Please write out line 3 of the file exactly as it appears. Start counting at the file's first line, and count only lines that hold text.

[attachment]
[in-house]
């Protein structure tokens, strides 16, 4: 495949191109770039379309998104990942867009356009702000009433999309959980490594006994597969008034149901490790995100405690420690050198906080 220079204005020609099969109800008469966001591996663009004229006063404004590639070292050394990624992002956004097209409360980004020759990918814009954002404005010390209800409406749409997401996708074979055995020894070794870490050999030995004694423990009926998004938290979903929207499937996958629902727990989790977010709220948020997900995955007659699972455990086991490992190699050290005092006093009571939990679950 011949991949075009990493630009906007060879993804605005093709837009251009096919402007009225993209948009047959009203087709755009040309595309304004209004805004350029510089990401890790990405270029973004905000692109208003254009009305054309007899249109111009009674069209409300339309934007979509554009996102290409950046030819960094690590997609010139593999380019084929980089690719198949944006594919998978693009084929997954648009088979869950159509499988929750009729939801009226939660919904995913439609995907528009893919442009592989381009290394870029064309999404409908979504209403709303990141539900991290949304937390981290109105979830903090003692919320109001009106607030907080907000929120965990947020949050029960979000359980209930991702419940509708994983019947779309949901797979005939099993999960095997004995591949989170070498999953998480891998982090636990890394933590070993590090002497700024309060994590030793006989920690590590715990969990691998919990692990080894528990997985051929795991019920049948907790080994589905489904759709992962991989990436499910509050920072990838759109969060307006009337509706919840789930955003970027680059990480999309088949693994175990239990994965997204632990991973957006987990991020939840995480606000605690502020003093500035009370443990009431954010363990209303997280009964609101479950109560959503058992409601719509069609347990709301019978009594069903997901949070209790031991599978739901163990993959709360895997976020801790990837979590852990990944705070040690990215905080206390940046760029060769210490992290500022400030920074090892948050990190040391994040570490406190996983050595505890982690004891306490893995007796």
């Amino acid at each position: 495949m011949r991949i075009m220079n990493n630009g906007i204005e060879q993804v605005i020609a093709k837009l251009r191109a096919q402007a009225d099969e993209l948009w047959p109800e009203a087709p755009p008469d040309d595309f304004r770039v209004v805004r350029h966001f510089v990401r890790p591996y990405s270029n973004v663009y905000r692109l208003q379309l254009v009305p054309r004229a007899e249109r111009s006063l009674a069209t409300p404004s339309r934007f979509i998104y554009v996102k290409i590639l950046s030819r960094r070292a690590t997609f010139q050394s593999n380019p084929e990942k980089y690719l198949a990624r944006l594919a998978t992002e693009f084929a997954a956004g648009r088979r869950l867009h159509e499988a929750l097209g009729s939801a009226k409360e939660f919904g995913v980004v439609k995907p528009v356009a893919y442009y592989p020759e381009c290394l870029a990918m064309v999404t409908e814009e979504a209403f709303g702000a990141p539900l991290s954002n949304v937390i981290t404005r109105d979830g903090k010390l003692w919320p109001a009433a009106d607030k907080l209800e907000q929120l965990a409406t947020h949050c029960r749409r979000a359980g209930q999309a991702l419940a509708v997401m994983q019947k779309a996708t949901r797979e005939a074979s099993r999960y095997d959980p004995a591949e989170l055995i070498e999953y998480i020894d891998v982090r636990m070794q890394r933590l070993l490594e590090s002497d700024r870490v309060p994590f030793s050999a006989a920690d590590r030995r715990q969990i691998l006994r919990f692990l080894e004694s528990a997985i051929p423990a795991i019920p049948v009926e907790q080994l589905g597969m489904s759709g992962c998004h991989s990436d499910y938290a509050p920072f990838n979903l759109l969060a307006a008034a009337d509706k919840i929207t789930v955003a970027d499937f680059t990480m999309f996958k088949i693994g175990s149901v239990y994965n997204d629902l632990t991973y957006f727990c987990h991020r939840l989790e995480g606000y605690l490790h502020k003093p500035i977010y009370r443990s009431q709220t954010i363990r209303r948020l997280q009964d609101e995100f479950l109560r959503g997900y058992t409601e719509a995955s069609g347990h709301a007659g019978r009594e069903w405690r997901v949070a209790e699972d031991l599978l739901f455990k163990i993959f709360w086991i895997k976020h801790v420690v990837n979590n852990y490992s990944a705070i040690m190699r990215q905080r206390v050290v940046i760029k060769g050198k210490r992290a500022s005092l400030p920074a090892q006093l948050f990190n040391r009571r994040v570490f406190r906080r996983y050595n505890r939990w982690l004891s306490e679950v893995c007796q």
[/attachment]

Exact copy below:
């Amino acid at each position: 495949m011949r991949i075009m220079n990493n630009g906007i204005e060879q993804v605005i020609a093709k837009l251009r191109a096919q402007a009225d099969e993209l948009w047959p109800e009203a087709p755009p008469d040309d595309f304004r770039v209004v805004r350029h966001f510089v990401r890790p591996y990405s270029n973004v663009y905000r692109l208003q379309l254009v009305p054309r004229a007899e249109r111009s006063l009674a069209t409300p404004s339309r934007f979509i998104y554009v996102k290409i590639l950046s030819r960094r070292a690590t997609f010139q050394s593999n380019p084929e990942k980089y690719l198949a990624r944006l594919a998978t992002e693009f084929a997954a956004g648009r088979r869950l867009h159509e499988a929750l097209g009729s939801a009226k409360e939660f919904g995913v980004v439609k995907p528009v356009a893919y442009y592989p020759e381009c290394l870029a990918m064309v999404t409908e814009e979504a209403f709303g702000a990141p539900l991290s954002n949304v937390i981290t404005r109105d979830g903090k010390l003692w919320p109001a009433a009106d607030k907080l209800e907000q929120l965990a409406t947020h949050c029960r749409r979000a359980g209930q999309a991702l419940a509708v997401m994983q019947k779309a996708t949901r797979e005939a074979s099993r999960y095997d959980p004995a591949e989170l055995i070498e999953y998480i020894d891998v982090r636990m070794q890394r933590l070993l490594e590090s002497d700024r870490v309060p994590f030793s050999a006989a920690d590590r030995r715990q969990i691998l006994r919990f692990l080894e004694s528990a997985i051929p423990a795991i019920p049948v009926e907790q080994l589905g597969m489904s759709g992962c998004h991989s990436d499910y938290a509050p920072f990838n979903l759109l969060a307006a008034a009337d509706k919840i929207t789930v955003a970027d499937f680059t990480m999309f996958k088949i693994g175990s149901v239990y994965n997204d629902l632990t991973y957006f727990c987990h991020r939840l989790e995480g606000y605690l490790h502020k003093p500035i977010y009370r443990s009431q709220t954010i363990r209303r948020l997280q009964d609101e995100f479950l109560r959503g997900y058992t409601e719509a995955s069609g347990h709301a007659g019978r009594e069903w405690r997901v949070a209790e699972d031991l599978l739901f455990k163990i993959f709360w086991i895997k976020h801790v420690v990837n979590n852990y490992s990944a705070i040690m190699r990215q905080r206390v050290v940046i760029k060769g050198k210490r992290a500022s005092l400030p920074a090892q006093l948050f990190n040391r009571r994040v570490f406190r906080r996983y050595n505890r939990w982690l004891s306490e679950v893995c007796q």